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Designer Molecules: Largest Protein Ever Created From Scratch Has Implications For Novel Drug Delivery And Diagnostics

For the last decade, scientists have been trying to accurately synthesize substances with shapes that mimic biological molecules, specifically proteins that drive important biochemical pathways in humans. So far, these attempts have made moderate strides, both in terms of size of the designed protein and the precision with which it folds from a string of amino acids to its final three-dimensional structure. Now, researchers at the University of Pennsylvania Medical Center have created the largest protein from scratch, with both a stable and predictable shape.

"The ability to do this really takes us out of the realm of tinkering with existing proteins to engineering entirely new proteins and polymers," says senior author William F. DeGrado, Ph.D., professor of biochemistry and biophysics. "We have shown that it is now possible to design a protein with a well-defined three-dimensional structure." The Penn group's findings appear in the May 11 issue of the Proceedings of the National Academy of Sciences.

DeGrado notes that implications of this advance in protein design could be as broad as those for natural proteins -- from manufacturing entirely new polymers for industrial catalysts to creating new pharmaceuticals.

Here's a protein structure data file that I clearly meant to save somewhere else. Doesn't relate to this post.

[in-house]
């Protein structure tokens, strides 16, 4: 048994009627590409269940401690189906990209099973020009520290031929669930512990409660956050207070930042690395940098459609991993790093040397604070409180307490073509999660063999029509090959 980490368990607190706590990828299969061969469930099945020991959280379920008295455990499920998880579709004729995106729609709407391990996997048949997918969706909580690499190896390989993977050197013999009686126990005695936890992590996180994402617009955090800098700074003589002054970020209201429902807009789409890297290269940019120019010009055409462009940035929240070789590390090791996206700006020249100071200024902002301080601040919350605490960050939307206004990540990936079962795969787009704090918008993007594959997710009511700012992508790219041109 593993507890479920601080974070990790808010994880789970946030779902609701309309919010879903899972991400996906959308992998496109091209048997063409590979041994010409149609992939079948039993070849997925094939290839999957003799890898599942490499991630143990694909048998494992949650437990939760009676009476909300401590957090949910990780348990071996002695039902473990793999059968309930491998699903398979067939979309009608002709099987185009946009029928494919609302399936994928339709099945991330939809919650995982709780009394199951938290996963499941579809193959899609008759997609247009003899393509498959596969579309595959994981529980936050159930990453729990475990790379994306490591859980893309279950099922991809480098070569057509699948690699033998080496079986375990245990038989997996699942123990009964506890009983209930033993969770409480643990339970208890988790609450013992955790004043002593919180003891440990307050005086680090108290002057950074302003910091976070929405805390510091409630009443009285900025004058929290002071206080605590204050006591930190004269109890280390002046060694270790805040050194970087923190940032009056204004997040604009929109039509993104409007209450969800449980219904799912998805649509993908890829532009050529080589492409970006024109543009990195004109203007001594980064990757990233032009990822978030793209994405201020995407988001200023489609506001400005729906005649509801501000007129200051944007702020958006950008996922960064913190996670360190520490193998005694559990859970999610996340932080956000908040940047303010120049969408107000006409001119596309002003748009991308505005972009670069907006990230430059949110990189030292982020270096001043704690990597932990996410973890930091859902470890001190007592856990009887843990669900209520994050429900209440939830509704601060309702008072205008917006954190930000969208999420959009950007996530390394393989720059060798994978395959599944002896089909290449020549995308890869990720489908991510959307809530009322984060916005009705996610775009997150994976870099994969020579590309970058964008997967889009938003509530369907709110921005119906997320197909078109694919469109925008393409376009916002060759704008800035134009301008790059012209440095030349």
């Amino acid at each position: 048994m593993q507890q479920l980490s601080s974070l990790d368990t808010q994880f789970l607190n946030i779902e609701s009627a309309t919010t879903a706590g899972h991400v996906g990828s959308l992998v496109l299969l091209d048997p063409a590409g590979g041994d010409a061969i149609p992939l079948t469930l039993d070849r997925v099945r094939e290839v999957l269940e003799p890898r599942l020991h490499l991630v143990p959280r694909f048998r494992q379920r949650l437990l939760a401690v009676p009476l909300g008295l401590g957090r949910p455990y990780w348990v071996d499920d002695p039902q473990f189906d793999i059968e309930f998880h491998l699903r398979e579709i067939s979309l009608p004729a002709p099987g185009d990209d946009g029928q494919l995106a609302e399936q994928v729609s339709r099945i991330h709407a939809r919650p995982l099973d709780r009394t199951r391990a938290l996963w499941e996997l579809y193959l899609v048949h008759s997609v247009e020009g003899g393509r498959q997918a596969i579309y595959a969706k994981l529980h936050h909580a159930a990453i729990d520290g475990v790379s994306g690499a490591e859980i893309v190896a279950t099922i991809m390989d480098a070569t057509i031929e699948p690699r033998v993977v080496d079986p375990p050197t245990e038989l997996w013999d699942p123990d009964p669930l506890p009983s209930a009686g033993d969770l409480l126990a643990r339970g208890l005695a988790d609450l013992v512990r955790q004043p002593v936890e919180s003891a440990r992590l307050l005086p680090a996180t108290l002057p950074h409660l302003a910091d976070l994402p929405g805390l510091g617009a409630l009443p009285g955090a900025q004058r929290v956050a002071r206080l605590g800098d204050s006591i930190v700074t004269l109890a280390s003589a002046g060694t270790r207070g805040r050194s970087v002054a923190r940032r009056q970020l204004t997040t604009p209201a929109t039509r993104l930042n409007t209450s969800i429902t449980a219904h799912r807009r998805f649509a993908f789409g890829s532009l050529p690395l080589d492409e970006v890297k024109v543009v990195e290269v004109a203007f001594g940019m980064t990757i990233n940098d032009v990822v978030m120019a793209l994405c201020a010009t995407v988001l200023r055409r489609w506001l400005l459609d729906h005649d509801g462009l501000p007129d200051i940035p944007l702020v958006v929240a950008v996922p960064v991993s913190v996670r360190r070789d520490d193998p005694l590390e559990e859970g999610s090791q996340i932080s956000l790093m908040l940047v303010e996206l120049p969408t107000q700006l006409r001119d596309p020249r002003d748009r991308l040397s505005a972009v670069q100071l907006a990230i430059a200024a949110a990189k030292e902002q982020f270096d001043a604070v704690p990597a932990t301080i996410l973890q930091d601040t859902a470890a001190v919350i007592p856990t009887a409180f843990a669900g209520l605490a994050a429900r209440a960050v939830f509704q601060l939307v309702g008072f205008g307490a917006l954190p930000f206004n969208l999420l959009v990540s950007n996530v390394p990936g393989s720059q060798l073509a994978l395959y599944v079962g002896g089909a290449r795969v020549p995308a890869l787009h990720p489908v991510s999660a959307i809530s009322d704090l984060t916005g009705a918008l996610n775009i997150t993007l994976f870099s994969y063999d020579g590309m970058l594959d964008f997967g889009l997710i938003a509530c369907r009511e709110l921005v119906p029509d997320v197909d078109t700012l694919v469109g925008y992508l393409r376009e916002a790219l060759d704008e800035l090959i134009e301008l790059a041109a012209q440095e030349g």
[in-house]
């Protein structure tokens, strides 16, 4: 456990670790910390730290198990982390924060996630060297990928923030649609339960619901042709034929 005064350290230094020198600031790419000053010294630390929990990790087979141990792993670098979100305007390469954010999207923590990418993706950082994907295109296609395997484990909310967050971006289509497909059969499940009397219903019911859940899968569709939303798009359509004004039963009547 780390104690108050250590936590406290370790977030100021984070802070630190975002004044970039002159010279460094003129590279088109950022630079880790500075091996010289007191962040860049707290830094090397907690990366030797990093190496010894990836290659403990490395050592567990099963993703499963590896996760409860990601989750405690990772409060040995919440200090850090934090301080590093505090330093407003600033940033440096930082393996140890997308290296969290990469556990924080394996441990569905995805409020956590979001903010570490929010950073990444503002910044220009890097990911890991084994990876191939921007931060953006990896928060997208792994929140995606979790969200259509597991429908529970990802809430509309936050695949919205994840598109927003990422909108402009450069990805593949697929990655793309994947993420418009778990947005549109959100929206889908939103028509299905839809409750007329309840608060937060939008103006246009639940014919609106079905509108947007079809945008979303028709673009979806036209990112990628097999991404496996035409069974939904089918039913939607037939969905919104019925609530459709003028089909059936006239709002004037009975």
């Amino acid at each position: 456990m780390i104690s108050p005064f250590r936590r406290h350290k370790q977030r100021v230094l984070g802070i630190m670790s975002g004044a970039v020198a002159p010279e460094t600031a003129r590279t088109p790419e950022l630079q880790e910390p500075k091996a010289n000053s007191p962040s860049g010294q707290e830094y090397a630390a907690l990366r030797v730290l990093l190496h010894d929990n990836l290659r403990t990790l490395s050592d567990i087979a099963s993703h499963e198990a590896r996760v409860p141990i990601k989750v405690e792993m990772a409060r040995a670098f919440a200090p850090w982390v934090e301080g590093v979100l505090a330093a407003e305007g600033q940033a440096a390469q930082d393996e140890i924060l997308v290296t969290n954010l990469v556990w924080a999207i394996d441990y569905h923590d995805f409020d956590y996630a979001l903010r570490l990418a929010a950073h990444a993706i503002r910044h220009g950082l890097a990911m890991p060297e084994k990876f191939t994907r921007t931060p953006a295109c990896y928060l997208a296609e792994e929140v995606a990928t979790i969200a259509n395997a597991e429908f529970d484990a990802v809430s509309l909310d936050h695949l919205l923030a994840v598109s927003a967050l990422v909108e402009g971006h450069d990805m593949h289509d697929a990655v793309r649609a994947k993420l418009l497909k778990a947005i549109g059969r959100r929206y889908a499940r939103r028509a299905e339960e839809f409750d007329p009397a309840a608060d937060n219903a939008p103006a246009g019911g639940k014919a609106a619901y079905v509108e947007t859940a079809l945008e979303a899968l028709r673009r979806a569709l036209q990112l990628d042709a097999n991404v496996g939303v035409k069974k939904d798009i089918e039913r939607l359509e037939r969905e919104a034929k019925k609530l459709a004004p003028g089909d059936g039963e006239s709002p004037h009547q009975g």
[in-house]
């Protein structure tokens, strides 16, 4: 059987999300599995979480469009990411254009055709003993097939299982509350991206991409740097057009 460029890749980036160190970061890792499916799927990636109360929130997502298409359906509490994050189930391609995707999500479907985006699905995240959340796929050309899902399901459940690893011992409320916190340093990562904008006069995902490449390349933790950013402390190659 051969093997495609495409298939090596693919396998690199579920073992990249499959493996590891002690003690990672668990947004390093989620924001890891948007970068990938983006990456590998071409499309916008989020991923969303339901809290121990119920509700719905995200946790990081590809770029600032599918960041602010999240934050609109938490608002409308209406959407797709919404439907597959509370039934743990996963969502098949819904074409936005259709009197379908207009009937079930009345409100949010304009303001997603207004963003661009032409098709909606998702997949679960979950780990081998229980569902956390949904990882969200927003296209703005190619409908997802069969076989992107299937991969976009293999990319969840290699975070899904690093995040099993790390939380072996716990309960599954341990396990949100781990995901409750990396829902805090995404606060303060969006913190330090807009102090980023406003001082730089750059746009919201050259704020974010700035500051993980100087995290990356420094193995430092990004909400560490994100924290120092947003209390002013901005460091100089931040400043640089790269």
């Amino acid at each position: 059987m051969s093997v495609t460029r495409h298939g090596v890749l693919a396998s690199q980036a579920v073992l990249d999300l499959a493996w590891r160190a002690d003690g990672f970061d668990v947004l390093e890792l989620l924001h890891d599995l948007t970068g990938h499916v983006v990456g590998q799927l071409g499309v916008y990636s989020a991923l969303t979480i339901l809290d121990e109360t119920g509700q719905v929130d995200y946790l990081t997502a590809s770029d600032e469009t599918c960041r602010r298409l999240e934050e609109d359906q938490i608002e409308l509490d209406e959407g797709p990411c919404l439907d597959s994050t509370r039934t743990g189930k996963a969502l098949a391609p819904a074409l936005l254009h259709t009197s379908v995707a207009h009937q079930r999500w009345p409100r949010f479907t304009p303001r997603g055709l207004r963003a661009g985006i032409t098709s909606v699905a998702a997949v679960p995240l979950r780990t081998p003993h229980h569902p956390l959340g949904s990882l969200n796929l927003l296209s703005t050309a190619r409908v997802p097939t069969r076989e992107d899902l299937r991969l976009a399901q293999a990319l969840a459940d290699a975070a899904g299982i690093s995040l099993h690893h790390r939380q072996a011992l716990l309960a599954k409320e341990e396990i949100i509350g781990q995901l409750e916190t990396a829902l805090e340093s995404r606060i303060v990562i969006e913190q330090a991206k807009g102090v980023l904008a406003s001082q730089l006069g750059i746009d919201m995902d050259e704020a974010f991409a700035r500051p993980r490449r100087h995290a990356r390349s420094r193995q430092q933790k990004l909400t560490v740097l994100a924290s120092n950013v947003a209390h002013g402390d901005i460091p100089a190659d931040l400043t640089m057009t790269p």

To design a protein, scientists generally work backwards from nature in a two-step process. They first choose an existing three-dimensional protein structure and then, using complex computer programs, find a new sequence of amino acids that folds into the same shape as the natural protein. The Penn team's approach is one step removed from that. "We asked: Can we generate proteins that are inspired by nature but have no direct natural equivalent?," explains DeGrado.

The protein -- called alpha-3D -- was designed, produced, and characterized by Scott Walsh, a doctoral student in DeGrado's lab. Alpha-3D is a bundle of three counterclockwise-coiling helices whose general shape was inspired by a protein found in the common h
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Contact: Karen Young Kreeger
kreeger@mail.med.upenn.edu
215-614-0290
University of Pennsylvania School of Medicine
11-May-1999


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